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Iron County rejects Lake Powell Pipeline
Mar 28, 2012 | 1170 views | 0 0 comments | 4 4 recommendations | email to a friend | print
IRON COUNTY – Iron County will officially have no further participation with the Lake Powell Pipeline after the Central Iron County Water Conservancy District board, Cedar City Council and Enoch City Council all voted unanimously against bringing the project to Iron County.

The CICWCD was expected to give an answer to the state by the end of this month, and the board asked for the city councils of Cedar City and Enoch to vote so it would know their feelings. Both city councils voted last Wednesday, and the CICWCD board voted at its meeting Thursday.

When asked to vote, or postpone voting to ensure the Cedar City Council had done its due diligence, the councilors expressed they had been following the issue for a long time, and all information they gathered made them certain that voting against participating in the pipeline was the right thing to do.

Public commentary during the Cedar City meeting was all against the pipeline with the reminder from one citizen that all future projections indicate the Intermountain West would become more arid in future years.

The newest council members, John Black, Don Marchant, and Paul Cozzens, have expressed in the past that during the recent election they did not hear community support for the pipeline.

“During the campaign this was the biggest issue for a lot of people,” Black said.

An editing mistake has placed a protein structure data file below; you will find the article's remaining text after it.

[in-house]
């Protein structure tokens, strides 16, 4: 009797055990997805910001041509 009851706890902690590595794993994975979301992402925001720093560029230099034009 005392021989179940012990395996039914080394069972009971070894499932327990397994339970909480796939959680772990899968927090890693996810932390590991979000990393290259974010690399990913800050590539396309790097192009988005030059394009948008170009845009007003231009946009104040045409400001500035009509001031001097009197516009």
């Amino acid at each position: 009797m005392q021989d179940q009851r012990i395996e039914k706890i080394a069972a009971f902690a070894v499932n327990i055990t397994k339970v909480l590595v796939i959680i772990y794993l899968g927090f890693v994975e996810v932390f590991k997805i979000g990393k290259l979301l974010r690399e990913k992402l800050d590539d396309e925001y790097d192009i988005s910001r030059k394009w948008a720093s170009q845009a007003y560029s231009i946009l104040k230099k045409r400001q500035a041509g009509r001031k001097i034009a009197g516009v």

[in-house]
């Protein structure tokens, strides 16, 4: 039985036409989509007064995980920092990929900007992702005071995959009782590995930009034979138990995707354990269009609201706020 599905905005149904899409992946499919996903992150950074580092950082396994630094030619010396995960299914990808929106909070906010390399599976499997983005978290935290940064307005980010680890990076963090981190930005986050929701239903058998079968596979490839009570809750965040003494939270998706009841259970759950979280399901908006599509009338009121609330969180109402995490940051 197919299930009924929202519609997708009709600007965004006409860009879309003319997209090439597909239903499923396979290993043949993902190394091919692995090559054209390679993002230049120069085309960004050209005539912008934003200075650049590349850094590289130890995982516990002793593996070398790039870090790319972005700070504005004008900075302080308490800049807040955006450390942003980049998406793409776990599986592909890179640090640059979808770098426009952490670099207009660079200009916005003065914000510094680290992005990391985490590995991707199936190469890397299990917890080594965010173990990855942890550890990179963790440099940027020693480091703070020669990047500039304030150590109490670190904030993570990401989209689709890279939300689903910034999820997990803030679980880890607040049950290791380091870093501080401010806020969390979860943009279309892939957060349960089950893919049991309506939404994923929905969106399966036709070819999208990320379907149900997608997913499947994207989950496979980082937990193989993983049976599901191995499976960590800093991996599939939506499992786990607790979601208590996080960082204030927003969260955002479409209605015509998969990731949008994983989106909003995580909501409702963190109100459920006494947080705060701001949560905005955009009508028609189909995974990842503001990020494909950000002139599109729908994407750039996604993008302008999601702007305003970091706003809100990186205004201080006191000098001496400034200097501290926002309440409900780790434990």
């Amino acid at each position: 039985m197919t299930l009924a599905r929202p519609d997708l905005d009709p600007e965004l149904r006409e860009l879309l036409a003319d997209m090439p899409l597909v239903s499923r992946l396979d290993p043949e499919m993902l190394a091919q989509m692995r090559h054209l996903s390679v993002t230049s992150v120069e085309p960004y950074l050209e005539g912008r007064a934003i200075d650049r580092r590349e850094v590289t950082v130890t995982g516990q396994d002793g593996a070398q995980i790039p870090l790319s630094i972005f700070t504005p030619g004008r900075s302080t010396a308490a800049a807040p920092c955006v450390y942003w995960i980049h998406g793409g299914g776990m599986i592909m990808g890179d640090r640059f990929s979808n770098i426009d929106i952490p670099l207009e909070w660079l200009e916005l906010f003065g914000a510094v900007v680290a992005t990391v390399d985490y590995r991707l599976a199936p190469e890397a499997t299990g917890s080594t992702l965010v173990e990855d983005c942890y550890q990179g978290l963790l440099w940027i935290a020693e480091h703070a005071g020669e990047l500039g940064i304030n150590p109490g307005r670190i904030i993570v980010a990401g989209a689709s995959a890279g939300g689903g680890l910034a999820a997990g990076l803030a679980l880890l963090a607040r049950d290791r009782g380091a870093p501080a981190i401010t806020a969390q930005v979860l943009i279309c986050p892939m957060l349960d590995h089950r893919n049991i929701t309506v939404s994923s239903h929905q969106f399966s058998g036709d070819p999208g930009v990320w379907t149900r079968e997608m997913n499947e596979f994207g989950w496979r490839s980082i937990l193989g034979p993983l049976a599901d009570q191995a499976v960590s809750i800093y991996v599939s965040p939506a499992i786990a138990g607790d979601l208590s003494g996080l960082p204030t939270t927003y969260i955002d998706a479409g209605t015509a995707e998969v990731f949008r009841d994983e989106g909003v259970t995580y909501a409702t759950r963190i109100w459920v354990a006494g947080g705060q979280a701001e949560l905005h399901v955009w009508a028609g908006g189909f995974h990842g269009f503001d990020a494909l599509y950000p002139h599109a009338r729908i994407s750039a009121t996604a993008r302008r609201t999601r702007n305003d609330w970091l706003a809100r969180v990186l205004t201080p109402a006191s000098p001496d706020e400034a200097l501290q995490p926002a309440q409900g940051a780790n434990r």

The CICWCD board has moved to explore other options in improving the valley’s water supply.

The CICWCD was guaranteed 13,429 acre feet of water rights with participation in the pipeline, but in order to act on that filing and participate in the pipeline, there would have had to be financial involvement from both Cedar City and Enoch to shoulder the cost.

CICWCD Board Chair Brent Hunter addressed the board and audience last Thursday on other options that exist for the community and the district, focusing on their plan to recharge the aquifer and the district’s filings on water in the West Desert. He also said there may be untapped ground water in the Rush Lake area, which other parties are looking into. He also spoke at the Enoch City Council meeting Wednesday and mentioned conservation, the conversion of agricultural land as the population grows, and future innovation and technology.

“I have a lot of faith in human progress,” he said.

The district has filed on 26,000 acre feet of water in the West Desert and is quite certain, based on the tests done by previous entities, that the water is there, but the filing must be approved by the state engineer.

Hunter expressed that they are optimistic the state engineer will approve at least half of their filings in the West Desert, although it may take years before the final decision is made.

All the options that exist for the district to explore, including using unused water from Coal Creek and the abandoned water in Quitchipa for recharging the aquifer, which is already in the planning stages, are things Hunter said contributed to his decision not to continue in the Lake Powell Pipeline.

“Things are not as desperate as we have been led to believe,” he said.

Hunter reported at the Enoch meeting that it is estimated 4,000 to 6,000 acre feet are being withdrawn from the aquifer each year beyond what is being replaced. While he said this is a bad trend, he added that “we think we can bring ourselves into equilibrium just by using the water we have.”